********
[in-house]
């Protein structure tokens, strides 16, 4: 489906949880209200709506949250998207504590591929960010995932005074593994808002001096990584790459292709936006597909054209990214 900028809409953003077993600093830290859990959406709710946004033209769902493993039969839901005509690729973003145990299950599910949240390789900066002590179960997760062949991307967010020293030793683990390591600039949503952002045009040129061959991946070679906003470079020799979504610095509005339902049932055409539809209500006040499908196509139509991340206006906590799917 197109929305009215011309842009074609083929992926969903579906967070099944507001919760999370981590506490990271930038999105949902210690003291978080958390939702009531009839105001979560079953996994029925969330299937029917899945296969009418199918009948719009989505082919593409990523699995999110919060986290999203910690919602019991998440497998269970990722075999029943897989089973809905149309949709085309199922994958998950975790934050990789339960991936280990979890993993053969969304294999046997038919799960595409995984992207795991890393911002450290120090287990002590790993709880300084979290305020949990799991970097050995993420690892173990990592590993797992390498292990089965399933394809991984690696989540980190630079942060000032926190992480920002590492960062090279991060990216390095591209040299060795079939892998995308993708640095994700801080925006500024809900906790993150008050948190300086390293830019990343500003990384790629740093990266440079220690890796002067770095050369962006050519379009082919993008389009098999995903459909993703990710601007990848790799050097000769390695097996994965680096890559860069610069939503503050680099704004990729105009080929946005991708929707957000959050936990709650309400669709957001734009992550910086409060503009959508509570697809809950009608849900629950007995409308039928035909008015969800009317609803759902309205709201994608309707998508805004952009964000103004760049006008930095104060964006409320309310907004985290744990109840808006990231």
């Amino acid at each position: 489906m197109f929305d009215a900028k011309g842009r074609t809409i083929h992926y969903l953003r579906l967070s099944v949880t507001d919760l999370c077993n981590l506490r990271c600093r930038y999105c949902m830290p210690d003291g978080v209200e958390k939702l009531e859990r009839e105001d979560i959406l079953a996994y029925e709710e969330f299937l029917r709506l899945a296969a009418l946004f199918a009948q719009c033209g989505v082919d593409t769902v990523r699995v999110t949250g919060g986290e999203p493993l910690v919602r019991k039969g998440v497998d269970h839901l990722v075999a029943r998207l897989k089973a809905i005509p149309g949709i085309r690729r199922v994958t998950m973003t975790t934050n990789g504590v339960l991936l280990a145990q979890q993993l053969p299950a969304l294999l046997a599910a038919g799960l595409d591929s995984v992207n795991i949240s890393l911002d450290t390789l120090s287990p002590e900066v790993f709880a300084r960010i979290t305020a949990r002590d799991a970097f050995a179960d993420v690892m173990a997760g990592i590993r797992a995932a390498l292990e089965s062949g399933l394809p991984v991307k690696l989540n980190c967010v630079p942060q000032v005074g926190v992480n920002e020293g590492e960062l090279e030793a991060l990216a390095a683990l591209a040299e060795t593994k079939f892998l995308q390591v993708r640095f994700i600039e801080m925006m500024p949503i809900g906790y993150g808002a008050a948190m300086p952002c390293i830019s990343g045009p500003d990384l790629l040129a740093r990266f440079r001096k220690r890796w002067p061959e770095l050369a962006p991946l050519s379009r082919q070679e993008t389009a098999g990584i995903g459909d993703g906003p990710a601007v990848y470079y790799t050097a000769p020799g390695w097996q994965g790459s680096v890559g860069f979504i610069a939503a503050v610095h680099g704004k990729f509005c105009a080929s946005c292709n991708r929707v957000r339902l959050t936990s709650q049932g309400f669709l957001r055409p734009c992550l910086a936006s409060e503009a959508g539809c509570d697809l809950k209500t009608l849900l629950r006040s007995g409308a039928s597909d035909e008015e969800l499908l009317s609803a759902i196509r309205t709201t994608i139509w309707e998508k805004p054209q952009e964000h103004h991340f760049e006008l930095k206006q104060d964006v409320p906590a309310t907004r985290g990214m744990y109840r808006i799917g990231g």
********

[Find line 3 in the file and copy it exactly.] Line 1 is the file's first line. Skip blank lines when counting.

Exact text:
């Amino acid at each position: 489906m197109f929305d009215a900028k011309g842009r074609t809409i083929h992926y969903l953003r579906l967070s099944v949880t507001d919760l999370c077993n981590l506490r990271c600093r930038y999105c949902m830290p210690d003291g978080v209200e958390k939702l009531e859990r009839e105001d979560i959406l079953a996994y029925e709710e969330f299937l029917r709506l899945a296969a009418l946004f199918a009948q719009c033209g989505v082919d593409t769902v990523r699995v999110t949250g919060g986290e999203p493993l910690v919602r019991k039969g998440v497998d269970h839901l990722v075999a029943r998207l897989k089973a809905i005509p149309g949709i085309r690729r199922v994958t998950m973003t975790t934050n990789g504590v339960l991936l280990a145990q979890q993993l053969p299950a969304l294999l046997a599910a038919g799960l595409d591929s995984v992207n795991i949240s890393l911002d450290t390789l120090s287990p002590e900066v790993f709880a300084r960010i979290t305020a949990r002590d799991a970097f050995a179960d993420v690892m173990a997760g990592i590993r797992a995932a390498l292990e089965s062949g399933l394809p991984v991307k690696l989540n980190c967010v630079p942060q000032v005074g926190v992480n920002e020293g590492e960062l090279e030793a991060l990216a390095a683990l591209a040299e060795t593994k079939f892998l995308q390591v993708r640095f994700i600039e801080m925006m500024p949503i809900g906790y993150g808002a008050a948190m300086p952002c390293i830019s990343g045009p500003d990384l790629l040129a740093r990266f440079r001096k220690r890796w002067p061959e770095l050369a962006p991946l050519s379009r082919q070679e993008t389009a098999g990584i995903g459909d993703g906003p990710a601007v990848y470079y790799t050097a000769p020799g390695w097996q994965g790459s680096v890559g860069f979504i610069a939503a503050v610095h680099g704004k990729f509005c105009a080929s946005c292709n991708r929707v957000r339902l959050t936990s709650q049932g309400f669709l957001r055409p734009c992550l910086a936006s409060e503009a959508g539809c509570d697809l809950k209500t009608l849900l629950r006040s007995g409308a039928s597909d035909e008015e969800l499908l009317s609803a759902i196509r309205t709201t994608i139509w309707e998508k805004p054209q952009e964000h103004h991340f760049e006008l930095k206006q104060d964006v409320p906590a309310t907004r985290g990214m744990y109840r808006i799917g990231g």